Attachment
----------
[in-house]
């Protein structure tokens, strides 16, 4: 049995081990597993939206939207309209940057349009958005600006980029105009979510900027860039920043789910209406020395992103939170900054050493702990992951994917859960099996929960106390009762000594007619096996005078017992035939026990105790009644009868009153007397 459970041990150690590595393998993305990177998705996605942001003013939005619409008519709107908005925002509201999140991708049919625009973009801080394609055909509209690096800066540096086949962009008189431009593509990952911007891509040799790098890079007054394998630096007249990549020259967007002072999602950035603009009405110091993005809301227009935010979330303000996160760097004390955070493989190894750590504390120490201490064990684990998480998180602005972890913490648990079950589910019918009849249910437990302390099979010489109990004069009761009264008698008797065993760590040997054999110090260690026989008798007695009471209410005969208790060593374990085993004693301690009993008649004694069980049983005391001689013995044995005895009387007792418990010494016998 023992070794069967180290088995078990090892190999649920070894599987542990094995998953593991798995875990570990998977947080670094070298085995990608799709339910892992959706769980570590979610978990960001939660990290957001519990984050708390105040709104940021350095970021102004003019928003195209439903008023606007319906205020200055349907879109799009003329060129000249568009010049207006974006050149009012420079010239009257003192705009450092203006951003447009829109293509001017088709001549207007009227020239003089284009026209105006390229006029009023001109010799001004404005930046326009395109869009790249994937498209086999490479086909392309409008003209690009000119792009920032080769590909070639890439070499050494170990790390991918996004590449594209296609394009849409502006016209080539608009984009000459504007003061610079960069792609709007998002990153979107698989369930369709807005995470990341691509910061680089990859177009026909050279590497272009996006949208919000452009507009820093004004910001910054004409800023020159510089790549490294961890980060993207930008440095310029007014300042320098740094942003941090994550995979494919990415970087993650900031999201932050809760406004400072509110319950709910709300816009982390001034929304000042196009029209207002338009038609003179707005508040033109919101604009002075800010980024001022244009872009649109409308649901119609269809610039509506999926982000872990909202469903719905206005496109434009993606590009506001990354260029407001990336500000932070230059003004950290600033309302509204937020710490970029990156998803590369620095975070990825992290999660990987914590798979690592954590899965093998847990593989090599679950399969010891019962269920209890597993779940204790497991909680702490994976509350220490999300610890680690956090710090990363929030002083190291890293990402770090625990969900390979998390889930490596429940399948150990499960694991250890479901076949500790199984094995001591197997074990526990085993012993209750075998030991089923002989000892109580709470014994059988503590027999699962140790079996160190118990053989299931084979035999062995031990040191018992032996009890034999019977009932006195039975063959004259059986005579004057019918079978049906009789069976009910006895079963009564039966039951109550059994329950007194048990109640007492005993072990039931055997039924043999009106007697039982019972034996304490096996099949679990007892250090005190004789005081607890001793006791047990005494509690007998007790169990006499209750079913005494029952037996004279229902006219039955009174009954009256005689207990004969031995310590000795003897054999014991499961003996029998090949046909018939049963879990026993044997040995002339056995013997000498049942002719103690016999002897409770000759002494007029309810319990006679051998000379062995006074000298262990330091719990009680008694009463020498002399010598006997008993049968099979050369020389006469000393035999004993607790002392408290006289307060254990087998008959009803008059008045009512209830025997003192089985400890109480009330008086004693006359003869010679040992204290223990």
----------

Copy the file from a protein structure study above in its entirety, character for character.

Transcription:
[in-house]
């Protein structure tokens, strides 16, 4: 049995081990597993939206939207309209940057349009958005600006980029105009979510900027860039920043789910209406020395992103939170900054050493702990992951994917859960099996929960106390009762000594007619096996005078017992035939026990105790009644009868009153007397 459970041990150690590595393998993305990177998705996605942001003013939005619409008519709107908005925002509201999140991708049919625009973009801080394609055909509209690096800066540096086949962009008189431009593509990952911007891509040799790098890079007054394998630096007249990549020259967007002072999602950035603009009405110091993005809301227009935010979330303000996160760097004390955070493989190894750590504390120490201490064990684990998480998180602005972890913490648990079950589910019918009849249910437990302390099979010489109990004069009761009264008698008797065993760590040997054999110090260690026989008798007695009471209410005969208790060593374990085993004693301690009993008649004694069980049983005391001689013995044995005895009387007792418990010494016998 023992070794069967180290088995078990090892190999649920070894599987542990094995998953593991798995875990570990998977947080670094070298085995990608799709339910892992959706769980570590979610978990960001939660990290957001519990984050708390105040709104940021350095970021102004003019928003195209439903008023606007319906205020200055349907879109799009003329060129000249568009010049207006974006050149009012420079010239009257003192705009450092203006951003447009829109293509001017088709001549207007009227020239003089284009026209105006390229006029009023001109010799001004404005930046326009395109869009790249994937498209086999490479086909392309409008003209690009000119792009920032080769590909070639890439070499050494170990790390991918996004590449594209296609394009849409502006016209080539608009984009000459504007003061610079960069792609709007998002990153979107698989369930369709807005995470990341691509910061680089990859177009026909050279590497272009996006949208919000452009507009820093004004910001910054004409800023020159510089790549490294961890980060993207930008440095310029007014300042320098740094942003941090994550995979494919990415970087993650900031999201932050809760406004400072509110319950709910709300816009982390001034929304000042196009029209207002338009038609003179707005508040033109919101604009002075800010980024001022244009872009649109409308649901119609269809610039509506999926982000872990909202469903719905206005496109434009993606590009506001990354260029407001990336500000932070230059003004950290600033309302509204937020710490970029990156998803590369620095975070990825992290999660990987914590798979690592954590899965093998847990593989090599679950399969010891019962269920209890597993779940204790497991909680702490994976509350220490999300610890680690956090710090990363929030002083190291890293990402770090625990969900390979998390889930490596429940399948150990499960694991250890479901076949500790199984094995001591197997074990526990085993012993209750075998030991089923002989000892109580709470014994059988503590027999699962140790079996160190118990053989299931084979035999062995031990040191018992032996009890034999019977009932006195039975063959004259059986005579004057019918079978049906009789069976009910006895079963009564039966039951109550059994329950007194048990109640007492005993072990039931055997039924043999009106007697039982019972034996304490096996099949679990007892250090005190004789005081607890001793006791047990005494509690007998007790169990006499209750079913005494029952037996004279229902006219039955009174009954009256005689207990004969031995310590000795003897054999014991499961003996029998090949046909018939049963879990026993044997040995002339056995013997000498049942002719103690016999002897409770000759002494007029309810319990006679051998000379062995006074000298262990330091719990009680008694009463020498002399010598006997008993049968099979050369020389006469000393035999004993607790002392408290006289307060254990087998008959009803008059008045009512209830025997003192089985400890109480009330008086004693006359003869010679040992204290223990």